Some companies lower salaries in job postings as pay transparency laws take effect, new report finds
- As pay transparency laws have come into effect, employers are lowering advertised salary bands.
- A majority of firms are complying with the new laws. Some, however, are not, while others are posting pay even when not required.
State and local pay transparency laws enacted over the last few years have more employers disclosing salary ranges in job descriptions.
Yet, wages aren't growing as expected. The growth of advertised wages for new hires is slowing, according to a report from job posting service ZipRecruiter — and in some cases, it's reversing, with companies now posting lower pay ranges.
After two years of increasing wages, some companies are now leaving some jobs unfilled because candidates want more pay than the company is prepared to offer. Still, nearly half, 48%, say they have lowered pay bands for some roles in the past year, ZipRecruiter found. The site surveyed more than 2,000 recruiters and hiring managers this summer.
"Employers are trying to reset candidate expectations," said Julia Pollak, chief economist at ZipRecruiter.
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When labor shortages were acute during the Covid-19 pandemic, employers were emphasizing the top of their salary ranges and paying signing bonuses, but that caused issues with existing employees.
"While they were being very competitive externally, they were threatening internal equity and internal incentives," Pollak said. "There needs to be some [salary] growth year after year to keep people around and to keep them engaged."
About 30% to 40% of employers are not complying with new state pay transparency laws, according to Revelio Labs, a workforce analytics firm. The compliance rate sits near 70% in the states that have had laws in place since 2021.
In Washington state, job applicants and current employees can file a complaint or bring a civil lawsuit if a company doesn't comply with the law. The state Department of Labor & Industries says it has received 307 complaints so far this year and has 39 currently under investigation.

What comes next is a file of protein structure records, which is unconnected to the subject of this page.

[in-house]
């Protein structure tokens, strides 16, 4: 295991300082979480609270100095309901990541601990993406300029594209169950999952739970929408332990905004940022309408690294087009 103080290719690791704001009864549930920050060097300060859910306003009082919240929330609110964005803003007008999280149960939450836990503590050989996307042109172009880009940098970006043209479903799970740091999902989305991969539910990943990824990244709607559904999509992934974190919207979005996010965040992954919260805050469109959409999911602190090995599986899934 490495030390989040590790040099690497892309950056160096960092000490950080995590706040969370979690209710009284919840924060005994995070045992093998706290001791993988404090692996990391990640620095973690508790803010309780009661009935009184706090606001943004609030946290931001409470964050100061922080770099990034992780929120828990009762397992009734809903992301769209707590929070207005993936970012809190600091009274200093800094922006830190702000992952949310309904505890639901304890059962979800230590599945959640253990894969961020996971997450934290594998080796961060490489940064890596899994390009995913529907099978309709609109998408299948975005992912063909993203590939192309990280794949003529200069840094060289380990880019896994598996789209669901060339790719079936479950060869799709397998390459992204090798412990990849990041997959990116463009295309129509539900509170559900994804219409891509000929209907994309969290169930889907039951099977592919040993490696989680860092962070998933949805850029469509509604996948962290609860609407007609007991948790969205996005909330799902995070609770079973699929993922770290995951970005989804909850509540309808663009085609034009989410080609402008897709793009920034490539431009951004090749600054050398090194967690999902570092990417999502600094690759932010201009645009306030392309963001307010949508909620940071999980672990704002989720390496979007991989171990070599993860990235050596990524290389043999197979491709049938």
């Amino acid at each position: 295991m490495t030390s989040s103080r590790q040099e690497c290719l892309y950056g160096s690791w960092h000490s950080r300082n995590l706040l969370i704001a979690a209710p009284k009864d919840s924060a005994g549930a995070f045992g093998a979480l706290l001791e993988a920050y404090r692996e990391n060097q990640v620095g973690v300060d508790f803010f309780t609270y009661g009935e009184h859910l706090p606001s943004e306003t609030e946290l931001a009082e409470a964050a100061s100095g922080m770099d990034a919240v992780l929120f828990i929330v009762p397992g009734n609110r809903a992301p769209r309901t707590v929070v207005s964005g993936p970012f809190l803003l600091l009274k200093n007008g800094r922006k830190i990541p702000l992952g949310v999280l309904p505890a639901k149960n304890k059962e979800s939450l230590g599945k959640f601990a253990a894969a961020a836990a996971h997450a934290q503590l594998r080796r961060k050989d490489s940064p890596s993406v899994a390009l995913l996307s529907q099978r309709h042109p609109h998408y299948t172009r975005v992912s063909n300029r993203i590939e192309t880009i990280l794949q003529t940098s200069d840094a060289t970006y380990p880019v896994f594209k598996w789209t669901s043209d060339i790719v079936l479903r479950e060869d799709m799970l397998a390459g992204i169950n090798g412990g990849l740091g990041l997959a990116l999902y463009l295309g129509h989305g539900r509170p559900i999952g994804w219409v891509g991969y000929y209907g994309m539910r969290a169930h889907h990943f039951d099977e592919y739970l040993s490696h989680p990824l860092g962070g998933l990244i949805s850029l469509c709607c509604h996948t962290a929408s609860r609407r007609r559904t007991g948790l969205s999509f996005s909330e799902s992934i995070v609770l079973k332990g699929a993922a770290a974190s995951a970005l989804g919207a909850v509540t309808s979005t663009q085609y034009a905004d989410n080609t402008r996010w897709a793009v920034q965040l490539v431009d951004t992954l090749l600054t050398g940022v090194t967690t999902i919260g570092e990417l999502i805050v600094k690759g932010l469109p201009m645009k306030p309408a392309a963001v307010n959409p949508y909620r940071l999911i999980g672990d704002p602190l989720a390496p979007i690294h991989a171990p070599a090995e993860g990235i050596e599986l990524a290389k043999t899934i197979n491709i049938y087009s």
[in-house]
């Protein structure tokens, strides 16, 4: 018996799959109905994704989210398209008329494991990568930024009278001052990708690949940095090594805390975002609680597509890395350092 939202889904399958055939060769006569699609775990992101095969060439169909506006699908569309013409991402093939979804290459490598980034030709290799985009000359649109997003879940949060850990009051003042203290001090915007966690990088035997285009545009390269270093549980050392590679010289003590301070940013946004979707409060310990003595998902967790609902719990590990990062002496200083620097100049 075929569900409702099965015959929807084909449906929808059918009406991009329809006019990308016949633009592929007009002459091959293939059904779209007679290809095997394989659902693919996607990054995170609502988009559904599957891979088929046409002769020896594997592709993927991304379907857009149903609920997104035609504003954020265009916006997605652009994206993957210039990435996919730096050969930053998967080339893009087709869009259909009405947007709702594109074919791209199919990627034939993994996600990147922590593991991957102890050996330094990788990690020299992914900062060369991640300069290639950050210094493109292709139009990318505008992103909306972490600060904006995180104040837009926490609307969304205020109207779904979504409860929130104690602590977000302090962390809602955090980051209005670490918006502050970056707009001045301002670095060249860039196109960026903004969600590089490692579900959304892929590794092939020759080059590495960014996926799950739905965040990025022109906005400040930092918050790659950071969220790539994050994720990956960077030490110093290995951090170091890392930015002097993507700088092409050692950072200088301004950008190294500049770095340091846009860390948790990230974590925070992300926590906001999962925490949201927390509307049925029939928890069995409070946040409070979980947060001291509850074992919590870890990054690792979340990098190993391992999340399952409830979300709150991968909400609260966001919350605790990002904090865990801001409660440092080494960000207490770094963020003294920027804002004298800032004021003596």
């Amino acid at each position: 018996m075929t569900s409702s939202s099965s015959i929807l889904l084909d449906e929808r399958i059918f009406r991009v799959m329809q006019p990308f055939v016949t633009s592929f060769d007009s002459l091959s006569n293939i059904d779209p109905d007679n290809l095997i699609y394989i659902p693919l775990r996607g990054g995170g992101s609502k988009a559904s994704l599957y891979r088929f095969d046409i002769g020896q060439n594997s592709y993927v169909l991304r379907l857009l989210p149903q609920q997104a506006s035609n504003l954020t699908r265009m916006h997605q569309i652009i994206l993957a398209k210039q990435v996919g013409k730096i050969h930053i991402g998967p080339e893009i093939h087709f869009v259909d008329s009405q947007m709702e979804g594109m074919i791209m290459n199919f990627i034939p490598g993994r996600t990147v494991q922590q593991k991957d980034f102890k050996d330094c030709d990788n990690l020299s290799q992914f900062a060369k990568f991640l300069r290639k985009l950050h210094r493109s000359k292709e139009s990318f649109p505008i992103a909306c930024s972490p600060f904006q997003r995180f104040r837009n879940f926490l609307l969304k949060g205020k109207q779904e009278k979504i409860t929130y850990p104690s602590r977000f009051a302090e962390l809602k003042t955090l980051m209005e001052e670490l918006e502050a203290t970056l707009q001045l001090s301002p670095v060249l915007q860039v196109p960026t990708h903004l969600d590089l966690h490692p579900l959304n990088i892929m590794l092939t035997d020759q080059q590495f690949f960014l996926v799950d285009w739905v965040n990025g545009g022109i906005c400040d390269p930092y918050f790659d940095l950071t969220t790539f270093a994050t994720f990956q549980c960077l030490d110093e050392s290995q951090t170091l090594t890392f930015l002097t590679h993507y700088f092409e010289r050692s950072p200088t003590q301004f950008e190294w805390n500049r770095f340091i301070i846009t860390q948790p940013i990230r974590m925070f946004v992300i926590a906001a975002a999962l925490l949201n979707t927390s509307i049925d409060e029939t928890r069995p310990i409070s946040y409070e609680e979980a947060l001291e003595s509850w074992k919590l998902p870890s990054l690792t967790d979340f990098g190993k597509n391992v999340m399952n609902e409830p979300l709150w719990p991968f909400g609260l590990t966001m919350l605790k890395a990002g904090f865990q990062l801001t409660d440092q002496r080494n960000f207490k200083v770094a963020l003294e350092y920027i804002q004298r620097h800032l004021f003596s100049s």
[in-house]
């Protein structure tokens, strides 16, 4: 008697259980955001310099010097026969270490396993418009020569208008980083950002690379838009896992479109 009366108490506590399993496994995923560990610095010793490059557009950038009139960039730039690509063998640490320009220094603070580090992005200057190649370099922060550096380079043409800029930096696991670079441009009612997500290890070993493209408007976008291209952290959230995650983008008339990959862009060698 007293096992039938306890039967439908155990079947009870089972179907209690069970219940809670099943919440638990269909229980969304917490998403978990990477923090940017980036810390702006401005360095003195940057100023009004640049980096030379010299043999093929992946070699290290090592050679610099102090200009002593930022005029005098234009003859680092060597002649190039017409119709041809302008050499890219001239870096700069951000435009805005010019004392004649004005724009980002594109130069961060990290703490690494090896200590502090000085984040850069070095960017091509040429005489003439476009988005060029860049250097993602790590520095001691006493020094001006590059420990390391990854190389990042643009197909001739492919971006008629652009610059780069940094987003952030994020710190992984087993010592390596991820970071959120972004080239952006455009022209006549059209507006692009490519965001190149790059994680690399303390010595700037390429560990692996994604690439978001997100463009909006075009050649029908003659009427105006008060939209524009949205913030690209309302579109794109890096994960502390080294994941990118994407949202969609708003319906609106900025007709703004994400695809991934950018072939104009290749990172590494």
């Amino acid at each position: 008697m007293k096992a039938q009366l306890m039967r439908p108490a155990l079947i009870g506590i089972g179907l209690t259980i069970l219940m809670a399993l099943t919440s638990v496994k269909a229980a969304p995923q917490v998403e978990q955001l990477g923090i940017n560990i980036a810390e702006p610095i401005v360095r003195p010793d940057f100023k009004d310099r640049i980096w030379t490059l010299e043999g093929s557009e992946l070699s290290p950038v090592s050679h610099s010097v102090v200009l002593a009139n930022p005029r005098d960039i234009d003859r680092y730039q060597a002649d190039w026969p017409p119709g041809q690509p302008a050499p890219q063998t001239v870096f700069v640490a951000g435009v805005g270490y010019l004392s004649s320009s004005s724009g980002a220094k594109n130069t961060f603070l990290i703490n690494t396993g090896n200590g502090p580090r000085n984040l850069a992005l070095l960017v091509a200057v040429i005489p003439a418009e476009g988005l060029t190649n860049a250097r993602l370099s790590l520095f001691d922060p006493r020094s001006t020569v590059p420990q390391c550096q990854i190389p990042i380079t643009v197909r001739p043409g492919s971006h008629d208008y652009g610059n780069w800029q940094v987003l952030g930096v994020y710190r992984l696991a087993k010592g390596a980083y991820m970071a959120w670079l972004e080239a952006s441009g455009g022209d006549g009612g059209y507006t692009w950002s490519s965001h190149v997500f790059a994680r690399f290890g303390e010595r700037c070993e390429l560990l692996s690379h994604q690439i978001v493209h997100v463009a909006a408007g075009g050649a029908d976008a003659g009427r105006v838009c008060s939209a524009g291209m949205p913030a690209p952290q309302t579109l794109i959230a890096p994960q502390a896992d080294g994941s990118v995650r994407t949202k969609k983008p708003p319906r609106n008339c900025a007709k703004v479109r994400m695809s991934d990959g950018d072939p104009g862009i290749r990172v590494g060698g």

Companies in Washington that are allegedly not in compliance also face numerous class action lawsuits. Attorney Timothy W. Emery, partner at Emery Reddy, a Seattle-based workers' rights law firm, has filed dozens of lawsuits against employers in the state.
"We have had so many clients reach out to us who are still facing pay inequality," said Emery. "We felt now was the time to take action on their behalf and put an end to these illegal practices once and for all."
But there has also been a spillover effect with companies that have complied with pay transparency laws. Nearly 40% of firms post salaries for jobs even in states that don't have a requirement, according to Revelio Labs data.
"With the rise of remote work, it's just too much hassle for employers to figure out" how to adjust their postings to comply with varying state and local requirements, said Lisa Simon, chief economist at Revelio Labs.
Salesloft, a revenue workflow platform based in Atlanta, publishes pay for all of its jobs posted in the U.S.
"We don't want to waste anybody's time [by taking] them through a whole interview process," said Katie Cox Branham, vice president of people at Salesloft.
The company also benchmarks salaries on an annual basis.
"We assess existing employees' salaries during our once-a-year merit increase and make adjustments to make sure that we have pay equity between existing employees and anybody that we bring in," Branham noted.
In addition to the states and local jurisdictions requiring employers to post salary ranges in job postings, employees have become more open to talking about their pay with their peers.
"Gen Z, the newest generation entering the workplace, are really starting to demand pay transparency," said Erica Keswin, a workplace strategist, speaker and author.
She advises companies to have a comprehensive strategy to address pay and to understand what will motivate their workers, from flexible work arrangements to family-care benefits and the ability to develop and grow on the job.
"It's not really a one-size-fits-all kind of thing," Keswin said.
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